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The interpersonal processes of non-suicidal self-injury: A systematic review and meta-synthesis

Peel-Wainwright, KM, Hartley, S, Boland, A, Rocca, E, Langer, S ORCID logoORCID: https://orcid.org/0000-0003-3036-430X and Taylor, PJ (2021) The interpersonal processes of non-suicidal self-injury: A systematic review and meta-synthesis. Psychology and Psychotherapy: theory, research and practice. ISSN 1476-0835

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Abstract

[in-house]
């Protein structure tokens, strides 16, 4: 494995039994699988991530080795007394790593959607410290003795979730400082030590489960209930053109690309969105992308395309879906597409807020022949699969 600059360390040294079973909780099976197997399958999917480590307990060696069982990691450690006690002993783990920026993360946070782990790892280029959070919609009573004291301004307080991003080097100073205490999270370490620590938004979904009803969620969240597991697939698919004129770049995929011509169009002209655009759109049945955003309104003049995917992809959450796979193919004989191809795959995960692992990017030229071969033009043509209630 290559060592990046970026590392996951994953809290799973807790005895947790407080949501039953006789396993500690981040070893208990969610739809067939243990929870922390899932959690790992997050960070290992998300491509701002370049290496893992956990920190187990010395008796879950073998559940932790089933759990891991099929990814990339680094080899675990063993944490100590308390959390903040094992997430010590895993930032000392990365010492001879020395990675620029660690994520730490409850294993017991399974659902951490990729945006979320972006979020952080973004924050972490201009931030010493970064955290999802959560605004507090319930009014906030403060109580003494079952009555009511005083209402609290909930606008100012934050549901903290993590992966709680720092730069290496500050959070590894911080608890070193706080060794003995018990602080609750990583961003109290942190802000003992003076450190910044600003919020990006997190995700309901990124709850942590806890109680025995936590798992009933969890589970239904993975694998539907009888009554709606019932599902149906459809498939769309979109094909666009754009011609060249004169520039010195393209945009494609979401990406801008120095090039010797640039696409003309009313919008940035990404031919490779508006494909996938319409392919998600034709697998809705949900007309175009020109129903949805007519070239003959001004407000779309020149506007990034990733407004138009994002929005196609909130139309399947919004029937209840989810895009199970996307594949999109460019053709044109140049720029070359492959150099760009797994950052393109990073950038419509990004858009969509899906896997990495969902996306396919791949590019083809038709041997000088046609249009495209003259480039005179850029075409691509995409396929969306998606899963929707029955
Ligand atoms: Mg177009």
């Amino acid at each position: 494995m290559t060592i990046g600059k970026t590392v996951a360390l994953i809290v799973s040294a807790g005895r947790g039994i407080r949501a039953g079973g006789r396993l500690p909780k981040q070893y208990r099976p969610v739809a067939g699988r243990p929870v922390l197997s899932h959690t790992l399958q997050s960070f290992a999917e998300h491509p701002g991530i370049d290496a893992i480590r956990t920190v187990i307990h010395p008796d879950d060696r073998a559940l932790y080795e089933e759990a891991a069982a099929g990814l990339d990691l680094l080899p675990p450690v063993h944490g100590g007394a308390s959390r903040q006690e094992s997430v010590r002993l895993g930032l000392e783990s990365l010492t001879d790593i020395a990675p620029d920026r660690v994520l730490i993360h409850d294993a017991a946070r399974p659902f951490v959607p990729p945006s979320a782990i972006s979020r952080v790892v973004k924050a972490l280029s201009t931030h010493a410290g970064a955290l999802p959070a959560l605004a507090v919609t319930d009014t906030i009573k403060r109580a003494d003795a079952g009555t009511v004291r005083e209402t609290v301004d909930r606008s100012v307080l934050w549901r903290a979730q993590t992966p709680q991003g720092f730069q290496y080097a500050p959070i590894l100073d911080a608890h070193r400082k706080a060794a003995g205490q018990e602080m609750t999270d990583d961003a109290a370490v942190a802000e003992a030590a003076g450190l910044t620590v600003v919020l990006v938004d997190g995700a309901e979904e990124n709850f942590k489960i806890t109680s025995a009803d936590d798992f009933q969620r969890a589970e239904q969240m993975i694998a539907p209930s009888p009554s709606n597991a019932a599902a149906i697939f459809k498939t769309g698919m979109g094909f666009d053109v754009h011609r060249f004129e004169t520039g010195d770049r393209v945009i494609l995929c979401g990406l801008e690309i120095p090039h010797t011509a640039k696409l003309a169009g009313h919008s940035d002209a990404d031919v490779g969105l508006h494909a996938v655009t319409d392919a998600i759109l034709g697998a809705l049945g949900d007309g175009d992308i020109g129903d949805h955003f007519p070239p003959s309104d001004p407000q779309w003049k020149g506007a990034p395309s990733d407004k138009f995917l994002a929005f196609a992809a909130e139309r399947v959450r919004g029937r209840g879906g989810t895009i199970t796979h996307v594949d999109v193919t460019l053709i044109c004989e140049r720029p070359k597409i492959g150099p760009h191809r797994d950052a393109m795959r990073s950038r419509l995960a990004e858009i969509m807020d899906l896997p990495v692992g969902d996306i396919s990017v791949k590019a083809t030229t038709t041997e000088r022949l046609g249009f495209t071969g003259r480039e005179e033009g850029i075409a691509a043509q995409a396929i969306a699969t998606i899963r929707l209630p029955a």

Background: Understanding the processes underlying non-suicidal self-injury (NSSI) is important given the negative consequences of this behaviour. Qualitative research has the potential to provide an in-depth exploration of this. There has been limited research regarding the interpersonal processes associated with NSSI; therefore, a meta-synthesis was conducted to investigate this. Methods: A search of PsycINFO, MEDLINE, Web of Science, and CINAHL electronic databases from date of inception to November 2020 was conducted. In total, 30 papers were included in the final review. A meta-ethnographic approach was utilized to synthesize the data. Results: Two overarching themes were found. Within ‘Powerful relational dynamics’, NSSI was cited as a response to participants becoming stuck in aversive or disempowering relational positions with others. Within the ‘Taking matters into their own hands’ subtheme, NSSI was reported as a way for participants to get interpersonal and emotional needs met. Limitations: Several included papers did not comment on the researcher–participant relationship, which may have affected qualitative results. A small number of potentially eligible papers were unavailable for synthesizing. Conclusion: Findings provide a more nuanced investigation of the interpersonal processes underlying NSSI. Consistent with relevant theories, NSSI appears to be a way of mitigating difficult interpersonal experiences or getting interpersonal needs met. NSSI may be engaged in as a substitute to other, less damaging ways to cope. An argument is made for a more empathetic understanding of NSSI and the use of relational interventions. Practitioner points: Self-injury may occur in response to interpersonal stressors Self-injury can be a means to get interpersonal needs met Self-injury may replace other means of coping that become blocked or thwarted Emotional distress can be closely linked with interpersonal factors for this group Relational therapies may be beneficial where interpersonal processes are linked to NSSI.

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